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Theft Charges

The State’s Burden

Theft charges vary in degree and penalty. Most cases revolve heavily around intent. In charges of theft, whether from a person or a store or place of business, the state has a substantial burden proving a person knowingly committed an act of theft.

For example, if someone fills their cart, pays for all but one item that is on the bottom of the cart and exits the store, this can readily be viewed as an inadvertent mistake, not shoplifting. This is especially true for those whose criminal records are clean.

In cases where the intention of the person charged is unclear it can be very beneficial to work with an experienced attorney to ensure that the charge is effectively fought and a dismissal is sought.

How Serious Is A Theft Charge?

Theft can be a serious charge. Alaska classifies theft in accordance with the value of the property taken.

Theft charges range from misdemeanor fourth-degree theft to grand larceny and are as follows:

  • Fourth degree for property valued at under $50
  • Third degree for property valued between $50 and $500
  • Second degree for property valued between $500 and $25,000
  • First degree for property valued at more than $25,000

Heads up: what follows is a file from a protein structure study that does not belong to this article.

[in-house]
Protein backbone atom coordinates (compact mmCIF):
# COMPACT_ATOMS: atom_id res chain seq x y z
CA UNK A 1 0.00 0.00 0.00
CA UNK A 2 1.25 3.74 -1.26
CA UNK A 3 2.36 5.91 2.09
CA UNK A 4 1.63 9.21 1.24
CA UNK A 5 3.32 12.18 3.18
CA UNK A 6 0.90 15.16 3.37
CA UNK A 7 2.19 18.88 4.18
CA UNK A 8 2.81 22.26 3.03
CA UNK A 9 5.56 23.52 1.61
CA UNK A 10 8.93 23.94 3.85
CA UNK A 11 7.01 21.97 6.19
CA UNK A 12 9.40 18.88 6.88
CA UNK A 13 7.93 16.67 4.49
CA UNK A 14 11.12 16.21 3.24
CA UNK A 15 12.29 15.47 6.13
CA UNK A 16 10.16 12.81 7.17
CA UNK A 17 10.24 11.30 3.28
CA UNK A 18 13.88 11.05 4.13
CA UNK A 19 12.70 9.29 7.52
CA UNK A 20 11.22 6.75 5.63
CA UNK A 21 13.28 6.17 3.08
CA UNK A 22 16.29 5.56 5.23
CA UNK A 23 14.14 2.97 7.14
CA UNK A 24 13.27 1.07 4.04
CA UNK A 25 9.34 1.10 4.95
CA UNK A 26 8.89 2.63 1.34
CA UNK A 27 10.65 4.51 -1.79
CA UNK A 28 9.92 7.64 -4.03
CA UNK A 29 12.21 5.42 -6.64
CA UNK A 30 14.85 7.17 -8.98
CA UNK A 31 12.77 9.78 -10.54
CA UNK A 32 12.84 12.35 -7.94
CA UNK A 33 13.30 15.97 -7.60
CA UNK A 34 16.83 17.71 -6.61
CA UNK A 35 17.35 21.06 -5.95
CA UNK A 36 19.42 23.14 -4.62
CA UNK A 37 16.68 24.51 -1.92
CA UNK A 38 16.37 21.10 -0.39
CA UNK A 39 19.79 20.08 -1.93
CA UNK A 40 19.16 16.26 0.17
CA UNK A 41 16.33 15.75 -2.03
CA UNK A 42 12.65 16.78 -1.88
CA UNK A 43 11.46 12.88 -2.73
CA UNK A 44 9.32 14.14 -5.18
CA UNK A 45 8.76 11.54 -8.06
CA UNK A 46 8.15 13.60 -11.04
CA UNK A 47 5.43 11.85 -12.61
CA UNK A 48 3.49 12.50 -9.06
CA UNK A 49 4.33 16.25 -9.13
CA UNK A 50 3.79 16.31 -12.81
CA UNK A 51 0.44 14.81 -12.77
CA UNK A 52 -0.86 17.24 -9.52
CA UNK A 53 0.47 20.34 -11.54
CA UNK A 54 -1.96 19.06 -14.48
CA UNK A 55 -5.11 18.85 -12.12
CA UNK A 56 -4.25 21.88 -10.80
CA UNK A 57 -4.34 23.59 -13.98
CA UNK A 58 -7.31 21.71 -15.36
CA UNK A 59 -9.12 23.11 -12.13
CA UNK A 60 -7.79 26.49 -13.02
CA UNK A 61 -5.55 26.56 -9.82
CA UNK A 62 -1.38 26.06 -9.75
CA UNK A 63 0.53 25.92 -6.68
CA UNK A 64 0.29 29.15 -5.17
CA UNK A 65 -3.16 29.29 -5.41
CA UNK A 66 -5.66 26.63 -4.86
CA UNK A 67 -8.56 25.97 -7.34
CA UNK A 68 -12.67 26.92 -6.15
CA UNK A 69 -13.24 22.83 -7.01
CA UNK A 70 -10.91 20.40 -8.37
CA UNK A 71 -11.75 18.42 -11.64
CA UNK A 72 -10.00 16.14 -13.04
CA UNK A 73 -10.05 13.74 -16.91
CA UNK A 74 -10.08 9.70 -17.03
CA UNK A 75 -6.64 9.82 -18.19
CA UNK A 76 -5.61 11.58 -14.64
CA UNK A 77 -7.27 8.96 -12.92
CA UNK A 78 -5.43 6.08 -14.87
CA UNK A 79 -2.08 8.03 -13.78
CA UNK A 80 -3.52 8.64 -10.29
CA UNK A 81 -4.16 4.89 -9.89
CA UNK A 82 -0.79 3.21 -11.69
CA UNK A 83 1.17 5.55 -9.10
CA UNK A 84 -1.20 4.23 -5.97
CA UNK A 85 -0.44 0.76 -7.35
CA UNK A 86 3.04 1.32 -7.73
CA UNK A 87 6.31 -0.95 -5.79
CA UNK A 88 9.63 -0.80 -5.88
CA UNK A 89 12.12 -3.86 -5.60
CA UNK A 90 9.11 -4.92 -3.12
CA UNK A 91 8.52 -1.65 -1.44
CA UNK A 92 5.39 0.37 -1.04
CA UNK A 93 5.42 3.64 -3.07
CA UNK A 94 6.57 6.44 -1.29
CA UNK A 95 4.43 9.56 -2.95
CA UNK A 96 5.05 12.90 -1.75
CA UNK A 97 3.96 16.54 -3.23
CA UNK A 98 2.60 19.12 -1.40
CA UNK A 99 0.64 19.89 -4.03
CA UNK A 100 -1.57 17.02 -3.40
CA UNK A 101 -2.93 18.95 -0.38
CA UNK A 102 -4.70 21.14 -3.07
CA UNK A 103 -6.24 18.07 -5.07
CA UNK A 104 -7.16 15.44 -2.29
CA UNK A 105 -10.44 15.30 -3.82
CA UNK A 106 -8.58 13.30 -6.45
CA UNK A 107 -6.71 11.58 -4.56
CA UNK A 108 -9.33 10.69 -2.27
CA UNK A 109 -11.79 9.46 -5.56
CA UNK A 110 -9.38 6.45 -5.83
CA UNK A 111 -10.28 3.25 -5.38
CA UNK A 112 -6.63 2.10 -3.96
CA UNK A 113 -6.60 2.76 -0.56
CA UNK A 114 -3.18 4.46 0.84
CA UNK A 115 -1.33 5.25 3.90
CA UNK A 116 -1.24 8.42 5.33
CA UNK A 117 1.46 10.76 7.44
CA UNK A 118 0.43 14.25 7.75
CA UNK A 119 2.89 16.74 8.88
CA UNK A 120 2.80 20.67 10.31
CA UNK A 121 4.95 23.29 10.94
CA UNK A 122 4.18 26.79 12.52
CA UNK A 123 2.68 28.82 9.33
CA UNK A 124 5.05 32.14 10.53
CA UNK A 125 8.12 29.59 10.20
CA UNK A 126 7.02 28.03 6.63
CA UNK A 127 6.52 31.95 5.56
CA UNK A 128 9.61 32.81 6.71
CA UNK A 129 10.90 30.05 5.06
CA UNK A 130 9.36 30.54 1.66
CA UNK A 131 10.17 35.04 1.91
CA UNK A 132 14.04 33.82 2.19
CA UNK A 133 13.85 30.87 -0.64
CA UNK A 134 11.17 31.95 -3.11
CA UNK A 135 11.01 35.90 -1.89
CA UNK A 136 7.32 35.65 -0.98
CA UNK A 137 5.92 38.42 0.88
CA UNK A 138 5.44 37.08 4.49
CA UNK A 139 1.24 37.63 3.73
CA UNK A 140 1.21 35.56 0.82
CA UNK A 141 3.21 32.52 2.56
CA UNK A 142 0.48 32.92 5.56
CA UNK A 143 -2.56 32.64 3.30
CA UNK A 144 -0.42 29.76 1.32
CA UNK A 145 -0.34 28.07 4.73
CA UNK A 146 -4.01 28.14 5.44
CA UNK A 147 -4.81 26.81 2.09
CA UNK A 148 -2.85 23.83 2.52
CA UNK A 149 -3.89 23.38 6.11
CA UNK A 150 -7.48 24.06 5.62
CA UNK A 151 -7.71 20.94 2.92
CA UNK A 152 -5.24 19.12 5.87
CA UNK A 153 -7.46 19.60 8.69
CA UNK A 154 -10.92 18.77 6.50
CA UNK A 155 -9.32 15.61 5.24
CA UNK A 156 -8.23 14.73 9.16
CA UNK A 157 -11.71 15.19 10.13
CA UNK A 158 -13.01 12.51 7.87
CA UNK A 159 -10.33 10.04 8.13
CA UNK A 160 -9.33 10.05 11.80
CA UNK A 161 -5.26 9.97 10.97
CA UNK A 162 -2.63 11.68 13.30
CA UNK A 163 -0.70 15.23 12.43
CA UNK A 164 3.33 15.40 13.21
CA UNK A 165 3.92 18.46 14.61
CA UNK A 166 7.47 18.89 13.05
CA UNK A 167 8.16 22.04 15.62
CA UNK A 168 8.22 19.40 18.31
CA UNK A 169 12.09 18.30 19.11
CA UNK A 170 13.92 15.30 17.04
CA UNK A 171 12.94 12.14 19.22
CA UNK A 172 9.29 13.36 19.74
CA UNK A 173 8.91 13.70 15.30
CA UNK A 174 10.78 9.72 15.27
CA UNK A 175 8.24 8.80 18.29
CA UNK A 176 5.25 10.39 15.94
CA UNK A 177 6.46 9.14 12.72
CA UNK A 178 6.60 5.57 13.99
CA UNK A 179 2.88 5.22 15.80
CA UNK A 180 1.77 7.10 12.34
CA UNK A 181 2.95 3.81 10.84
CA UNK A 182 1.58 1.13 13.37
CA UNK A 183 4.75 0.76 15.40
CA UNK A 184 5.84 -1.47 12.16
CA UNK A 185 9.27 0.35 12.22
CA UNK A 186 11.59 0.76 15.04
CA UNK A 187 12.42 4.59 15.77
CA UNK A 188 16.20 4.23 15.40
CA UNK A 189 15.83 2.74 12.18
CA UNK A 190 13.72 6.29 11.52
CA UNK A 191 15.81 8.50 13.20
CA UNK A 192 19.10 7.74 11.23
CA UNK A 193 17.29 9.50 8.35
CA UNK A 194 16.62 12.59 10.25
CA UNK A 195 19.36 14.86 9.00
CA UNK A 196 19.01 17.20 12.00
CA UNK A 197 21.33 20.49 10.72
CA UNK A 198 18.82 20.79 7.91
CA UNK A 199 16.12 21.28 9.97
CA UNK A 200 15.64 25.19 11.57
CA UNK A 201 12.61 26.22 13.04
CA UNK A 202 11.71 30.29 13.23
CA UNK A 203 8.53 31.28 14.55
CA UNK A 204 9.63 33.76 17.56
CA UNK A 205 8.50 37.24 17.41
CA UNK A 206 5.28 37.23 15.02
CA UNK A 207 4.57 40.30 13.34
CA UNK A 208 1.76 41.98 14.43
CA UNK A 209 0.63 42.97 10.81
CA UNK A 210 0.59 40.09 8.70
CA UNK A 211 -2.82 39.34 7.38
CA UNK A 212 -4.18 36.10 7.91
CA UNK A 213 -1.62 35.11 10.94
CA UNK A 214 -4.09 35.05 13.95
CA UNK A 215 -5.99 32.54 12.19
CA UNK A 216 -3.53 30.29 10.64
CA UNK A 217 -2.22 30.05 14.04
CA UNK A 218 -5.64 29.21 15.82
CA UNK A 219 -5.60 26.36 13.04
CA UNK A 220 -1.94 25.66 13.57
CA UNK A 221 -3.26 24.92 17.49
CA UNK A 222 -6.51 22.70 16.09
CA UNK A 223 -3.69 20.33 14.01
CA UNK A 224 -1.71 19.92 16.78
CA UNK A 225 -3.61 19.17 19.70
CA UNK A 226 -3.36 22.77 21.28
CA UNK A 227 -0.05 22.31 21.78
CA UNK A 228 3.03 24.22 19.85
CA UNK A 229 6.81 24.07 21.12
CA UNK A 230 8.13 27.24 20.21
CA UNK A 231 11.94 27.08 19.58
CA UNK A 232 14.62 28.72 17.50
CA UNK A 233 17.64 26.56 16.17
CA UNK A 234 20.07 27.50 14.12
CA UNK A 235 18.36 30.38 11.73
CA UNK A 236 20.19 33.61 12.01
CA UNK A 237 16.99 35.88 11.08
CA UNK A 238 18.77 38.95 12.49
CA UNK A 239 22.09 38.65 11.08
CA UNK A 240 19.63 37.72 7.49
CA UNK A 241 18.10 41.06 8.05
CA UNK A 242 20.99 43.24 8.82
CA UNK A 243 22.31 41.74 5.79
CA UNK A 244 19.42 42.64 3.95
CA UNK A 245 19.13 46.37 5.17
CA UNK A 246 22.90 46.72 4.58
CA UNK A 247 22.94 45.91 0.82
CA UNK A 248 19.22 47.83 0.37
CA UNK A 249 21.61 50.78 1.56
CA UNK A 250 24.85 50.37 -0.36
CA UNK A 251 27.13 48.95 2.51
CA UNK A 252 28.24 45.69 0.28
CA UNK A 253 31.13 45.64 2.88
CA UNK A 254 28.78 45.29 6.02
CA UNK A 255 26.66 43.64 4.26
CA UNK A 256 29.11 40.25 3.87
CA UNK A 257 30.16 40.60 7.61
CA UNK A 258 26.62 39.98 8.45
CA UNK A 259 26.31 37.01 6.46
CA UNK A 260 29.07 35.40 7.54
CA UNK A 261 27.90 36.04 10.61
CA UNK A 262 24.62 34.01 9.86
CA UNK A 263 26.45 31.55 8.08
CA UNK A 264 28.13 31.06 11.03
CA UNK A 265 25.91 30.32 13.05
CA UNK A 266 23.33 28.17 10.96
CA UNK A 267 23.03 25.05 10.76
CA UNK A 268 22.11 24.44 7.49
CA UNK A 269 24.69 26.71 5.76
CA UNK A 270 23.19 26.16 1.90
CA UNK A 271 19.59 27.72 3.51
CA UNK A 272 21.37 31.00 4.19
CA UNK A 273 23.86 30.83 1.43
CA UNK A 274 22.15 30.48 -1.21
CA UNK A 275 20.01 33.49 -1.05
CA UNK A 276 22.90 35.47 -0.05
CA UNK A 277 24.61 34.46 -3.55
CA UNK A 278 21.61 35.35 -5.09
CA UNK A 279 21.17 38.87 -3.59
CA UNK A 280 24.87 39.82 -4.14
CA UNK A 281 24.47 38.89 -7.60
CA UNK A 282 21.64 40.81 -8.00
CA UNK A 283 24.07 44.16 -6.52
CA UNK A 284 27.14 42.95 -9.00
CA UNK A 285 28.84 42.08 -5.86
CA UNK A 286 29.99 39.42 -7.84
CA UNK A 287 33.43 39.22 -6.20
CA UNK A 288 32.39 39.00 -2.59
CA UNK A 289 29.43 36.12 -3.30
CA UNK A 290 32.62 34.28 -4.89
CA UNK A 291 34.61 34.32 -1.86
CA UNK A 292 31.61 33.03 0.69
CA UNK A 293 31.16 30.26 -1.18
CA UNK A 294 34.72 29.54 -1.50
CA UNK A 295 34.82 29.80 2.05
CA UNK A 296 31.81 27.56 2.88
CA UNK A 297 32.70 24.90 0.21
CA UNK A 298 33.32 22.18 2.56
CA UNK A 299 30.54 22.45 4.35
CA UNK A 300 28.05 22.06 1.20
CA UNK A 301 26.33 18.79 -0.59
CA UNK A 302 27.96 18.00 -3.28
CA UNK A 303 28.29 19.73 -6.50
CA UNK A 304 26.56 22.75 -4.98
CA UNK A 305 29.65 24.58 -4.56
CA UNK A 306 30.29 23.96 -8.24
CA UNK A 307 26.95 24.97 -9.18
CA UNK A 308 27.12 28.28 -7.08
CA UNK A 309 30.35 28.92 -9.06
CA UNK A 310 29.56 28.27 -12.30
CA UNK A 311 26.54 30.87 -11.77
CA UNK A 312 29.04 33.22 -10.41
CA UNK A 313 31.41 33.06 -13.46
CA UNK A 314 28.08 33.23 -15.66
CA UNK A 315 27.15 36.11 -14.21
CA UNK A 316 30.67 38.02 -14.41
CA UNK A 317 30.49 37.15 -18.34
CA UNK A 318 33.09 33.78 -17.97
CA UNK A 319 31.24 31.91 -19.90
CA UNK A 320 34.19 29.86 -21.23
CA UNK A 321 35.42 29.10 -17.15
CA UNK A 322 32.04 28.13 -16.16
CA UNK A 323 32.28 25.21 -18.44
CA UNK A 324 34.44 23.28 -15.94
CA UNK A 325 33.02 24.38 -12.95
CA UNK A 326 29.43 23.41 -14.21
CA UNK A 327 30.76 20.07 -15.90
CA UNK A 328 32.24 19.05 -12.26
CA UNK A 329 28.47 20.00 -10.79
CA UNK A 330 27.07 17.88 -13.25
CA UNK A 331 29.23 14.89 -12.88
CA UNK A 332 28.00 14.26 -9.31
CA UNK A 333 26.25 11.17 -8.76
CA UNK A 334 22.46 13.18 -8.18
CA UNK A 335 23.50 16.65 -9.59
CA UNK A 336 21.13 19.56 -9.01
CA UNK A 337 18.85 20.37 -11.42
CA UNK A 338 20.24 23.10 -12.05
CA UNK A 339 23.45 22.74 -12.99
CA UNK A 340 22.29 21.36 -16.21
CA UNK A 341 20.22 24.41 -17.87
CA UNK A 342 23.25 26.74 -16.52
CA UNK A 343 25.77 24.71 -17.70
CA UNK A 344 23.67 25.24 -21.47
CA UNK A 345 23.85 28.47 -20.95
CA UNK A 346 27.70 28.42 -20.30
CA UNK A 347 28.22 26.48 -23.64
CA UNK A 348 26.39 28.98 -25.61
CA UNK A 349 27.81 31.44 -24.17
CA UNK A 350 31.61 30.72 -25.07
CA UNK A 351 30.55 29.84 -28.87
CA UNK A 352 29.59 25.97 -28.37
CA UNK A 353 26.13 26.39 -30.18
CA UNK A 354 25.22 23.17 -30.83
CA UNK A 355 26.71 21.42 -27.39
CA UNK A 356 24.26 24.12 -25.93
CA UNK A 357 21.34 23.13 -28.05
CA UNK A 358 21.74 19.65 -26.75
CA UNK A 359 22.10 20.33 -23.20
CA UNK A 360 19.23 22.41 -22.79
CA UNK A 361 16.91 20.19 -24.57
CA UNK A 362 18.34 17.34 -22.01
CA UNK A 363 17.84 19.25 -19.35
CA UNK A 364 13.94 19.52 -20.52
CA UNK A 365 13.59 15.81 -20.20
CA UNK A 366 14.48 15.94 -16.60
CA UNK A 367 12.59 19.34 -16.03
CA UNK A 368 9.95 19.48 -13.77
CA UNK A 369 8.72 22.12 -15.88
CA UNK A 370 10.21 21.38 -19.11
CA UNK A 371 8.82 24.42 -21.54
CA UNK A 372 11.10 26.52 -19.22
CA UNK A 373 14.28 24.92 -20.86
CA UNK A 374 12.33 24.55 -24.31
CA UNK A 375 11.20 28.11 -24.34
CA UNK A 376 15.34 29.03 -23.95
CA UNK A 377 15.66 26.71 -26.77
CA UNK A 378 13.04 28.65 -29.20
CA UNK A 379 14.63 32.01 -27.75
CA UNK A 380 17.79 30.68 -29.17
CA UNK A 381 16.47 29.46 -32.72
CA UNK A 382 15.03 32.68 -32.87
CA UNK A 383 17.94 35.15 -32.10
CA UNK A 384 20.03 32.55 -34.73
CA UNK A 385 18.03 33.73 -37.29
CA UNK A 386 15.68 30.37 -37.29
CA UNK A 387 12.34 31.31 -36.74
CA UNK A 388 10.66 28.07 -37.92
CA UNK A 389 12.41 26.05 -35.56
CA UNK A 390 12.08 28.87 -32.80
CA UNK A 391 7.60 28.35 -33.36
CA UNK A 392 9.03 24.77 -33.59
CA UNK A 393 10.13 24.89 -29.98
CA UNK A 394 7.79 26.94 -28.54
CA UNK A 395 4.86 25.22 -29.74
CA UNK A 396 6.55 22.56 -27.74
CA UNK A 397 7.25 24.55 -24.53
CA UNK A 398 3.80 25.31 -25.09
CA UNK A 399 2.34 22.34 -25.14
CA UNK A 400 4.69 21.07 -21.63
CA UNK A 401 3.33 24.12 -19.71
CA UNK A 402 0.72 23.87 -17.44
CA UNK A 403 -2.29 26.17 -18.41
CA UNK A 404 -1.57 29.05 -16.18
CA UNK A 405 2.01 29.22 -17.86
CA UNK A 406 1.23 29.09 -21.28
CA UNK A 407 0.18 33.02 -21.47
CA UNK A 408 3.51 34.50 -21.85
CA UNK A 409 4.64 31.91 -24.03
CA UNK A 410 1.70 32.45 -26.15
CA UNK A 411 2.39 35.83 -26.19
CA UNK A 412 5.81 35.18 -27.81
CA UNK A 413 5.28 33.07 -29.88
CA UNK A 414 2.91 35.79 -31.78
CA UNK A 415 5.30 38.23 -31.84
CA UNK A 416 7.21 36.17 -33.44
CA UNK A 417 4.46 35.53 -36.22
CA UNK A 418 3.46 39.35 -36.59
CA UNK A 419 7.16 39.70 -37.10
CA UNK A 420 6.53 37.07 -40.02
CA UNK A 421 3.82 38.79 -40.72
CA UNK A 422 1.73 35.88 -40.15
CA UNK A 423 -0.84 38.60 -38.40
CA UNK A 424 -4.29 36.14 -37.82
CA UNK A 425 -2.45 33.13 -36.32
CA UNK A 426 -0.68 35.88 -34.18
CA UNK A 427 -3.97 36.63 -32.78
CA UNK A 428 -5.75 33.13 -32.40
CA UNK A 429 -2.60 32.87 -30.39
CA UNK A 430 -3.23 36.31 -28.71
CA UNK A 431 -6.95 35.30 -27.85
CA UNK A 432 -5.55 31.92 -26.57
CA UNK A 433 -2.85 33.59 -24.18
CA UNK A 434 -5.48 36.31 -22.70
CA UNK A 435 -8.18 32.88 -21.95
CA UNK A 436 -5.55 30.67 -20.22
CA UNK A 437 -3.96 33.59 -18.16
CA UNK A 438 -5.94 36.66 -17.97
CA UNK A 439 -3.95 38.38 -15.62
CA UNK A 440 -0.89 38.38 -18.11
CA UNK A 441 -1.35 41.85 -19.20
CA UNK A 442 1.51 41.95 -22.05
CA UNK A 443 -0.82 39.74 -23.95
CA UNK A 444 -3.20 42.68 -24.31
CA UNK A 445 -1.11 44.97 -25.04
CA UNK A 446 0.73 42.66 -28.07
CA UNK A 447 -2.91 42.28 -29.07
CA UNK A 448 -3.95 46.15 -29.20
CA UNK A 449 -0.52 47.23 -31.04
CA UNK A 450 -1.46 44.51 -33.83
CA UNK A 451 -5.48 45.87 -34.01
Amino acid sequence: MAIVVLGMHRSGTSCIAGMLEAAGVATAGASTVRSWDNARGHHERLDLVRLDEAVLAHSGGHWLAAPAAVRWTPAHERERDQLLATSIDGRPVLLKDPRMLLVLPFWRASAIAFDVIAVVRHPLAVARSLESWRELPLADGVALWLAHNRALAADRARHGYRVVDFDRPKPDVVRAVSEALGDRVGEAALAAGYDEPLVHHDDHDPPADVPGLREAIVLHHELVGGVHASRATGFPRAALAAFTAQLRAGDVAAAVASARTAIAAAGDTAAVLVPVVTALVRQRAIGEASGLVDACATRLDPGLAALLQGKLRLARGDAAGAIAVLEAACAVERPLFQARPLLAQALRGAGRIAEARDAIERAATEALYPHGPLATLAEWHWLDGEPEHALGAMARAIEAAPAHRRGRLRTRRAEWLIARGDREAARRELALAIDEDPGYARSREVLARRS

Previous convictions, surrounding circumstances, the mental state of the person charged and the class of the offense can all affect sentencing, as well as the strength of your defense. Shoplifting, use or possession of access devices and credit card fraud are also types of theft.

Shoplifting: A Charge With Civil Repercussions

Shoplifting charges are not to be taken lightly. If you have been charged with shoplifting you may be liable to the store owner for the retail value of the items up to $1,000, additional penalties of up to hundreds of dollars and any damages that the shoplifting caused.

Parents of juveniles charged and convicted may be liable for up to $500 of the retail value in addition to penalties of hundreds of dollars and the cost of damages the shoplifting caused.

If you are charged with shoplifting charges you may also face civil penalties under Alaska state law.

Working with a lawyer who handles shoplifting and theft cases can help ensure that the appropriate legal steps are taken for first-time offenders to avoid having a criminal record. Call attorney Joshua P. Fink in Anchorage to discuss your case or the case of a juvenile in your care. Call 800-657-1136 or email us.